It does not matter when you look at the results of the measurement of the first particle: the measurement of the second particle gives alway a correlated outcome.

If the spin were a hidden variable as you picture, then the outcome of the second measurement should not correlate to the delayed outcome of the first.

dwnielsen
2009-Jul-01, 01:57 PM
And, in case you are in search of the common name (you may already know it): "Bell's theorem".

Ken G
2009-Jul-01, 04:53 PM
Yes, when people first look at Bell's theorem, it is natural to think "this is too complicated, isn't there an easier way of seeing what is mysterious about entanglement?" But the answer is no, nothing short of the complexity of Bell's theorem will successfully uncover the problem with hidden variables that pagageno alluded to, or the "it's one or the other we just don't know which" situation from the OP.

Icarius1
2009-Jul-05, 03:02 PM
Thanks I just read the wiki on Bell's theorum, it became somewhat clearer why the hidden variable theory is not favoured.

Cheers

papageno
2009-Jul-06, 08:28 AM
Thanks I just read the wiki on Bell's theorum, it became somewhat clearer why the hidden variable theory is not favoured.


Based on experimental results, the current trend is in favour of non-local effects, whether it is the traditional interpretation or a (non-local) hidden-variable interpretation.

In any case, it still hard to wrap you head around this problem.

Ken G
2009-Jul-06, 03:29 PM
Based on experimental results, the current trend is in favour of non-local effects, whether it is the traditional interpretation or a (non-local) hidden-variable interpretation.

In any case, it still hard to wrap you head around this problem.Personally, I think it helps a lot to excise the word "effect" from the thinking about entanglement. I've seen an awful lot written about entanglement that is misleading or downright incorrect, because it over-interprets the meaning of that nebulous word. How many times have we seen words to the effect that "you can alter one particle and it instantly alters the other?" That really isn't what entanglement does, it is our information about the particles that are intstantly altered, but that makes sense because that information is in our heads. The key point is that for physicists not privy to the information we have, they will not perceive any "alteration" of the other particle whatsoever, and the limited information they have will serve perfectly well to make correct predictions (statistically) about that particle.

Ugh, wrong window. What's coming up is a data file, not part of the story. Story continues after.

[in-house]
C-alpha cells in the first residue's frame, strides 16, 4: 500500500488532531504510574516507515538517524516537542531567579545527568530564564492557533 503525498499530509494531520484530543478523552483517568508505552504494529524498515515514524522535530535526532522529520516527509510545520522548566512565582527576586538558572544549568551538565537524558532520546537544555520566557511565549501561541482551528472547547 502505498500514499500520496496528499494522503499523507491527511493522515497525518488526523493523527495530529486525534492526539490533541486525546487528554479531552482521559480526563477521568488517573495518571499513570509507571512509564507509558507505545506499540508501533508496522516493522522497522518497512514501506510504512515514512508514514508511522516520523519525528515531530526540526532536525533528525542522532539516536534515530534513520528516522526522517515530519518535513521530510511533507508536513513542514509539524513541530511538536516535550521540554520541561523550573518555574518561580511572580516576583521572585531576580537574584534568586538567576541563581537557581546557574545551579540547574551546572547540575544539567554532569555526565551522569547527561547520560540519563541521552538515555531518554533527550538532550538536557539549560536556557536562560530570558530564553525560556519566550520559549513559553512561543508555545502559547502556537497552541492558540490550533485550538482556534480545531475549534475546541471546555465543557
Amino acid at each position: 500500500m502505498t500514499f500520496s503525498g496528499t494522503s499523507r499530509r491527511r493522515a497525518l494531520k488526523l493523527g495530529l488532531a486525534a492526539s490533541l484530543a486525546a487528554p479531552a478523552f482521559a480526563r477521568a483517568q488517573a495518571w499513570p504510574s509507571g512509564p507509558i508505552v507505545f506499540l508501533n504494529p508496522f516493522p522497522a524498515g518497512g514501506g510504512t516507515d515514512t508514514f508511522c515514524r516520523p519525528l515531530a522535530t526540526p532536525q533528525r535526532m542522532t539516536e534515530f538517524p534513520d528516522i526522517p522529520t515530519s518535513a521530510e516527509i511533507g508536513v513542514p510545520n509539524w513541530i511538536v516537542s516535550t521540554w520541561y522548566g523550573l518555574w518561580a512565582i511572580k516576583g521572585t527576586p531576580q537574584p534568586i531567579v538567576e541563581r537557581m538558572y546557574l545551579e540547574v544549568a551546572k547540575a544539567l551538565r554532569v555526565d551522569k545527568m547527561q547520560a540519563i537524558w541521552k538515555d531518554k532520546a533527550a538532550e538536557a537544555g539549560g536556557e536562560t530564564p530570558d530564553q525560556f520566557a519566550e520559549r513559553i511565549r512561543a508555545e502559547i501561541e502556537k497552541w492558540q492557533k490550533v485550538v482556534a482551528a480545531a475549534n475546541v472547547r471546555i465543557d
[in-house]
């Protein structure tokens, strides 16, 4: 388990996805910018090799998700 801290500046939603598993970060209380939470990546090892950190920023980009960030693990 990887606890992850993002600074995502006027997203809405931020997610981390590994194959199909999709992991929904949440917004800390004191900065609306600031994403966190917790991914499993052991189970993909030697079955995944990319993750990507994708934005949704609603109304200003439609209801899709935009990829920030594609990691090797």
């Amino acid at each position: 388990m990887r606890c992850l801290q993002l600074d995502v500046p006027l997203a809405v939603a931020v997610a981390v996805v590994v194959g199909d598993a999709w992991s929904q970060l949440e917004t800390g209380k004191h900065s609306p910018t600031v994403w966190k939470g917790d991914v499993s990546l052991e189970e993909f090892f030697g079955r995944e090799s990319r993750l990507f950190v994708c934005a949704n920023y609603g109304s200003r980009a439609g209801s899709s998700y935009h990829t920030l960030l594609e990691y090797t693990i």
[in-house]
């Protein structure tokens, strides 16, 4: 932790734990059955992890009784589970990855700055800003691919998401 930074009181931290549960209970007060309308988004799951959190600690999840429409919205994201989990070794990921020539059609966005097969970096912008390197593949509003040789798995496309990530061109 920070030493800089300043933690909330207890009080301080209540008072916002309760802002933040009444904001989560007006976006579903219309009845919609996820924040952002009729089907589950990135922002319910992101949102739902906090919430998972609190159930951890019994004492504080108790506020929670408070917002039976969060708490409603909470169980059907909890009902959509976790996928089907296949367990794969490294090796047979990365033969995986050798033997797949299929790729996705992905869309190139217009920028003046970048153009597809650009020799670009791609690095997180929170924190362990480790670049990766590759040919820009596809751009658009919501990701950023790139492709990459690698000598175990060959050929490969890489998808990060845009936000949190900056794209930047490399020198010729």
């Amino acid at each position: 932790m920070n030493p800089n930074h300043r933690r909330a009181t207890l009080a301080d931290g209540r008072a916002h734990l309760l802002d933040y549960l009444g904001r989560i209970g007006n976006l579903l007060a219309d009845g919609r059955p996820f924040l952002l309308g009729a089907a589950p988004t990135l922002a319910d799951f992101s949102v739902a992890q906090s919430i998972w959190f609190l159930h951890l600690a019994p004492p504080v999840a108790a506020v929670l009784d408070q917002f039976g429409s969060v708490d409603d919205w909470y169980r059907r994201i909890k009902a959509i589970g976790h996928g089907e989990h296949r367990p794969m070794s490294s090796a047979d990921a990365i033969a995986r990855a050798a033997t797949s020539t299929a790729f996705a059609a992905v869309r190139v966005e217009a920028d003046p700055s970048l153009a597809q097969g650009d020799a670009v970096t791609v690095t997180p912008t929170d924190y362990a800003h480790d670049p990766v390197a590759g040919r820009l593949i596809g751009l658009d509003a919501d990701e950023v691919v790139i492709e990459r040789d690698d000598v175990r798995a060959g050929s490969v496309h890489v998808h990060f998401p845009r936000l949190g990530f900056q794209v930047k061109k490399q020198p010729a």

Put differently, in my opinion there is way too much emphasis on "nonlocal versus local", rather than the real issue, "statistical versus deterministic", or "information versus reality". The most incorrect things said about entanglement generally involve very deterministic language, and when one uses that, the nonlocality takes on a kind of mystical air that seems to violate relativity. It's true that purely local descriptions don't work either, but note the purely local descriptions are always expressed deterministically, confusing us as to the real source of the "weird" behavior. When the entire effect is expressed correctly, entirely in terms of correlations between unknowns, then it is much more subtle and not so obviously "weird". Some weirdness persists, but it is similar to the weirdness of the probabilistic aspects of quantum mechanics that are already there. It is kind of a higher-order weirdness above the common weirdness of QM, but it's not the weirdness of doing one thing to one particle and have that change the other particle, as in a "cause and effect" relationship.

In short, I'm saying that the core weirdness of entanglement is the same as the core weirdness of all quantum mechanics-- the complex relationship between our information about reality and reality itself. All entanglement does is explore the non-local elements of that weirdness, but it was already pretty weird locally! That's why hidden variables are always lurking in the background-- they were always an effort to get past our information and into an "actual reality", but their failure shows that we so far have never been able to cross that divide.

Jetlack
2009-Jul-06, 07:36 PM
"That's why hidden variables are always lurking in the background-- they were always an effort to get past our information and into an "actual reality", but their failure shows that we so far have never been able to cross that divide."

Thats a polite way of putting it :-)